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In the summertime once a year, all our aunts and uncles from mother's side came to visit us.
Father had only one sister, Tante Riek. She was pretty well crippled with arthritis and never went anywhere, not even to church. She was married to Uncle Aoris. To us kids, he was a laugh and a half, or maybe, two laughs and a half.
Uncle Aoris came over once in a while on his bicycle which he called a horse, as it maybe because it resembled the nearest thing to a horse? Well, he was very proud of it. He would say, "It takes me everywhere I want to go and it eats no oats."
"How do you climb on your horse, Uncle Aoris?" I asked him once. He replied, "You see, kid, you have to know your horse 'cause they're all different and sometimes difficult to handle. I talk a lot to mine to keep him calm. When I go somewhere, I always put him in the direction I want to go. If he takes off on me, at least I'm on my way and don't have to turn around. Then I go behind him, put my left foot on the stipje (extension of the rear axle), push myself off and climb in the saddle."
"Hey, Uncle Aoris, is your horse scared of cars or trucks?" He did not know whether I was joking or serious but he didn't get mad and he did reply to my question with this, "Listen kid, my horse isn't scared of anything, but when your father is finished with his milk route, and turns his horse and wagon around to go home (which was one kilometer away), then my horse and I hide behind a tree. Both your father and his horse are crazy."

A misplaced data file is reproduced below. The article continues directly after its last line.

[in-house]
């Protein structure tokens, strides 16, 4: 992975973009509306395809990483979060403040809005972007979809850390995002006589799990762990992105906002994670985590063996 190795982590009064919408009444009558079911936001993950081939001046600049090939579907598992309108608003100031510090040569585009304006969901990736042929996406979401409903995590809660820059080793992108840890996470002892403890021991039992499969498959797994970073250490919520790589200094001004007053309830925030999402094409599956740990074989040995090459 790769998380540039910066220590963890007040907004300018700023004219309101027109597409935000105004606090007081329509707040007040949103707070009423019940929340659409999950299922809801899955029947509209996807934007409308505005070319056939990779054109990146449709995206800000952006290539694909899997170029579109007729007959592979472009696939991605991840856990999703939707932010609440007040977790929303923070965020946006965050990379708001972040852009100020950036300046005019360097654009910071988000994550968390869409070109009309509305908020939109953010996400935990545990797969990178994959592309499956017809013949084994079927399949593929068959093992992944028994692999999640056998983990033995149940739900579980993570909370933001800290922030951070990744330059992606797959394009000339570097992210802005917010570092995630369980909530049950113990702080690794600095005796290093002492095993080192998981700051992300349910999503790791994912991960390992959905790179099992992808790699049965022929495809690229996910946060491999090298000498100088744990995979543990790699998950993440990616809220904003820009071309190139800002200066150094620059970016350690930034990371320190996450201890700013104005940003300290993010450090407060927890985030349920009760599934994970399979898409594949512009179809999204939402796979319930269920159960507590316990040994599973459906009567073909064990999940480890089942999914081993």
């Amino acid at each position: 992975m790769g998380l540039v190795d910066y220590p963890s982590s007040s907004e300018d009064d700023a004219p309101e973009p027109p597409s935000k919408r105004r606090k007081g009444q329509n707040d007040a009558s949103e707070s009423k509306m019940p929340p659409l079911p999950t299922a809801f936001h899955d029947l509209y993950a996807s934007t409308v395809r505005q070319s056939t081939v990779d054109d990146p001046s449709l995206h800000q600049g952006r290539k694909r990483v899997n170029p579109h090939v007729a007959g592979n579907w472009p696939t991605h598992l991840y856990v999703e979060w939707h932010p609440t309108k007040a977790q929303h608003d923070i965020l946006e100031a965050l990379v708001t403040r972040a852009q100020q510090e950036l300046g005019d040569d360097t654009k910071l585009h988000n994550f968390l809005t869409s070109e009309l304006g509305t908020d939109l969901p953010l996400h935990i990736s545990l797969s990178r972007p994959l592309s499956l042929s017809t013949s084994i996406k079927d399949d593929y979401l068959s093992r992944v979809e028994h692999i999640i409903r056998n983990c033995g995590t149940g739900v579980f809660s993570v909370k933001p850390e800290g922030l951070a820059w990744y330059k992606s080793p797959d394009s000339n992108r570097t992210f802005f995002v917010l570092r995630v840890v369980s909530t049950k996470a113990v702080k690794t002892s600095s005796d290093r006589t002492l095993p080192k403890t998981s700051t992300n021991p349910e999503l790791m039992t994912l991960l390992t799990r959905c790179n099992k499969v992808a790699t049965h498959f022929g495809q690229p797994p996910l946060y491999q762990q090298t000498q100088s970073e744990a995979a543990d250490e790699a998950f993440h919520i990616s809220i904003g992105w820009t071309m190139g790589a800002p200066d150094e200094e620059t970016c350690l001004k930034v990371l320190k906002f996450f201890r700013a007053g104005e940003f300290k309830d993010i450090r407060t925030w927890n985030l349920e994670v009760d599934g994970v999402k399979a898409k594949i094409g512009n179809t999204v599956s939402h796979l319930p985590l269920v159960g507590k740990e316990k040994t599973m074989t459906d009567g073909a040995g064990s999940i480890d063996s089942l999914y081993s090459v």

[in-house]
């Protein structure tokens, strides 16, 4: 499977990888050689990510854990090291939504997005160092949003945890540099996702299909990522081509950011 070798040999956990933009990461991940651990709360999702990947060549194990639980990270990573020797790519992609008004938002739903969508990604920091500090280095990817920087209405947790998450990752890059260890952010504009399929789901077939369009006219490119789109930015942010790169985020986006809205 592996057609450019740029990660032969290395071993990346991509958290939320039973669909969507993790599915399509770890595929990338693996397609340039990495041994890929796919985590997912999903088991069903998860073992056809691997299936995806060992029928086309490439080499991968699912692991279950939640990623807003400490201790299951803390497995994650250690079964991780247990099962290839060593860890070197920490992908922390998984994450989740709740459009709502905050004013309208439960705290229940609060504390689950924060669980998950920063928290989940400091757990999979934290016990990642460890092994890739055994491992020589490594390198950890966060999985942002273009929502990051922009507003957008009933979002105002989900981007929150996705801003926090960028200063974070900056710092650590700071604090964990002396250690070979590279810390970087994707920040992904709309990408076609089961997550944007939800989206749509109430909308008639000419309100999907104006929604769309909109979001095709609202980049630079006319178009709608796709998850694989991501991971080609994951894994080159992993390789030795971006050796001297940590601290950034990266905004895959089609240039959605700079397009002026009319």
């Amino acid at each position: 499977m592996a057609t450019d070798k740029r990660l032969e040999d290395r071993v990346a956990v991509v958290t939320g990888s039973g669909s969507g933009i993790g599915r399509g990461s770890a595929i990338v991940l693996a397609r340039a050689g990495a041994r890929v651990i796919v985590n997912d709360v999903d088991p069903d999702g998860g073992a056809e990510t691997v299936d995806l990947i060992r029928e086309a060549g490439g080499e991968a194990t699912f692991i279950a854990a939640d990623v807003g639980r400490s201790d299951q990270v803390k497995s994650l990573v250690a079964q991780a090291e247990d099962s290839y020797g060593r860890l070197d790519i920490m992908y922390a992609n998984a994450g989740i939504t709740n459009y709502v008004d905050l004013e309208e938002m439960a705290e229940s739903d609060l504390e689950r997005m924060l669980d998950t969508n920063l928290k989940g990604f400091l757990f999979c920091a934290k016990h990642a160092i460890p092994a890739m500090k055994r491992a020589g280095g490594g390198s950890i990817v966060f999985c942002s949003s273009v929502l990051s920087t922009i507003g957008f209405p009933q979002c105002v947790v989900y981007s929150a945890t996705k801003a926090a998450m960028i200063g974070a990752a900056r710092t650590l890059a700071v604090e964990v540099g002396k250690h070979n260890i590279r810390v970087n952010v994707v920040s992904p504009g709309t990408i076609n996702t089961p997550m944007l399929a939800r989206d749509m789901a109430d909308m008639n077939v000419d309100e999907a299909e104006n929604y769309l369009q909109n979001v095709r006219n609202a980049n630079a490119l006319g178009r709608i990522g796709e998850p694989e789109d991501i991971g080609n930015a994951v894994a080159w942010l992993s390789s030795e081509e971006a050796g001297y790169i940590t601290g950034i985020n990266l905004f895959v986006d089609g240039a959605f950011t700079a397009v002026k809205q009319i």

Uncle Aores was not the only person who hid behind a tree every day when Pa was done his milk route. Old Bruin (Pa's horse) took off for home as fast as he could go in full gallop and nobody but nobody stopped him. When he got close to home, he slacked off and finally just walked into the driveway. The noise was really scary. Imagine four steel horseshoes plus four steelbanded wagonwheels on a brick road coming at neck-breaking speed toward you. It's frightening enough to make a witch fall off her broom.
When anyone ever came to our house, Ma always offered a cup of coffee. When Uncle Aores got one, and he liked another, he would not wait till he was offered one. He would say, "Deere me kom is leeg", which basically meant, "Maid, my cup is empty."
Oh yeah, the reason why Uncle Aores climbed on his bike the way he did was because he was too stiff to swing his leg over the seat like anyone else did.